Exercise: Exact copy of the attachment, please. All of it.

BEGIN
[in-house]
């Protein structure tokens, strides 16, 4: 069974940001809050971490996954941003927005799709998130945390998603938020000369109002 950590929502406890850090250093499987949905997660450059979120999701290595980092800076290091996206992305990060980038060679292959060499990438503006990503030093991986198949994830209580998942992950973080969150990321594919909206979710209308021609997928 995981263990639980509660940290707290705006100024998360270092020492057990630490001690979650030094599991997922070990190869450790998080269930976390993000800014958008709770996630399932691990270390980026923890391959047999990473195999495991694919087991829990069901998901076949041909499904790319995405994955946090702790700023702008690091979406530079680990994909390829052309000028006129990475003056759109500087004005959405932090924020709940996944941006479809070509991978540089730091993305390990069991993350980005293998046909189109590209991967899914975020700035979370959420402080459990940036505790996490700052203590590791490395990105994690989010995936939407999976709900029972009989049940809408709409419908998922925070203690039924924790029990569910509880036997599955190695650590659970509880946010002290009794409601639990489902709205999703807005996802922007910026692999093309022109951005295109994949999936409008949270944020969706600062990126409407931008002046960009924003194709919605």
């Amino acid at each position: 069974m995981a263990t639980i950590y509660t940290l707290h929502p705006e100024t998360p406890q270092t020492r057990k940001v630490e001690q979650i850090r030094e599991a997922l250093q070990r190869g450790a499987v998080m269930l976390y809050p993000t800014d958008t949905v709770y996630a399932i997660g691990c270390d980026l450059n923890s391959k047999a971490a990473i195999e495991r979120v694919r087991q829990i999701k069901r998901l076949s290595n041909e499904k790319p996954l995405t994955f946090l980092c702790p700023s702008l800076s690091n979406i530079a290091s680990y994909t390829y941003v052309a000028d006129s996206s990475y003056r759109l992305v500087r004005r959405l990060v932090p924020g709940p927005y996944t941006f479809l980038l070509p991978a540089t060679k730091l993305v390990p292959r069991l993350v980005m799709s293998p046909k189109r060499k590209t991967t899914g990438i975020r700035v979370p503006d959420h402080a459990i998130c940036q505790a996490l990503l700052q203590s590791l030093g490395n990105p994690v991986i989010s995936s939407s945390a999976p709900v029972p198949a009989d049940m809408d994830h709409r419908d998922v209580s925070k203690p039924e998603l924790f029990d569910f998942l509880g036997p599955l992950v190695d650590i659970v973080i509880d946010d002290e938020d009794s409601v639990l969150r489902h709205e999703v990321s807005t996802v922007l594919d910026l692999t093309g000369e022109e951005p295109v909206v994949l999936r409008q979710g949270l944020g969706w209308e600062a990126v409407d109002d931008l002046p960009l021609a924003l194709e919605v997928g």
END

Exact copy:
[in-house]
């Protein structure tokens, strides 16, 4: 069974940001809050971490996954941003927005799709998130945390998603938020000369109002 950590929502406890850090250093499987949905997660450059979120999701290595980092800076290091996206992305990060980038060679292959060499990438503006990503030093991986198949994830209580998942992950973080969150990321594919909206979710209308021609997928 995981263990639980509660940290707290705006100024998360270092020492057990630490001690979650030094599991997922070990190869450790998080269930976390993000800014958008709770996630399932691990270390980026923890391959047999990473195999495991694919087991829990069901998901076949041909499904790319995405994955946090702790700023702008690091979406530079680990994909390829052309000028006129990475003056759109500087004005959405932090924020709940996944941006479809070509991978540089730091993305390990069991993350980005293998046909189109590209991967899914975020700035979370959420402080459990940036505790996490700052203590590791490395990105994690989010995936939407999976709900029972009989049940809408709409419908998922925070203690039924924790029990569910509880036997599955190695650590659970509880946010002290009794409601639990489902709205999703807005996802922007910026692999093309022109951005295109994949999936409008949270944020969706600062990126409407931008002046960009924003194709919605």
């Amino acid at each position: 069974m995981a263990t639980i950590y509660t940290l707290h929502p705006e100024t998360p406890q270092t020492r057990k940001v630490e001690q979650i850090r030094e599991a997922l250093q070990r190869g450790a499987v998080m269930l976390y809050p993000t800014d958008t949905v709770y996630a399932i997660g691990c270390d980026l450059n923890s391959k047999a971490a990473i195999e495991r979120v694919r087991q829990i999701k069901r998901l076949s290595n041909e499904k790319p996954l995405t994955f946090l980092c702790p700023s702008l800076s690091n979406i530079a290091s680990y994909t390829y941003v052309a000028d006129s996206s990475y003056r759109l992305v500087r004005r959405l990060v932090p924020g709940p927005y996944t941006f479809l980038l070509p991978a540089t060679k730091l993305v390990p292959r069991l993350v980005m799709s293998p046909k189109r060499k590209t991967t899914g990438i975020r700035v979370p503006d959420h402080a459990i998130c940036q505790a996490l990503l700052q203590s590791l030093g490395n990105p994690v991986i989010s995936s939407s945390a999976p709900v029972p198949a009989d049940m809408d994830h709409r419908d998922v209580s925070k203690p039924e998603l924790f029990d569910f998942l509880g036997p599955l992950v190695d650590i659970v973080i509880d946010d002290e938020d009794s409601v639990l969150r489902h709205e999703v990321s807005t996802v922007l594919d910026l692999t093309g000369e022109e951005p295109v909206v994949l999936r409008q979710g949270l944020g969706w209308e600062a990126v409407d109002d931008l002046p960009l021609a924003l194709e919605v997928g």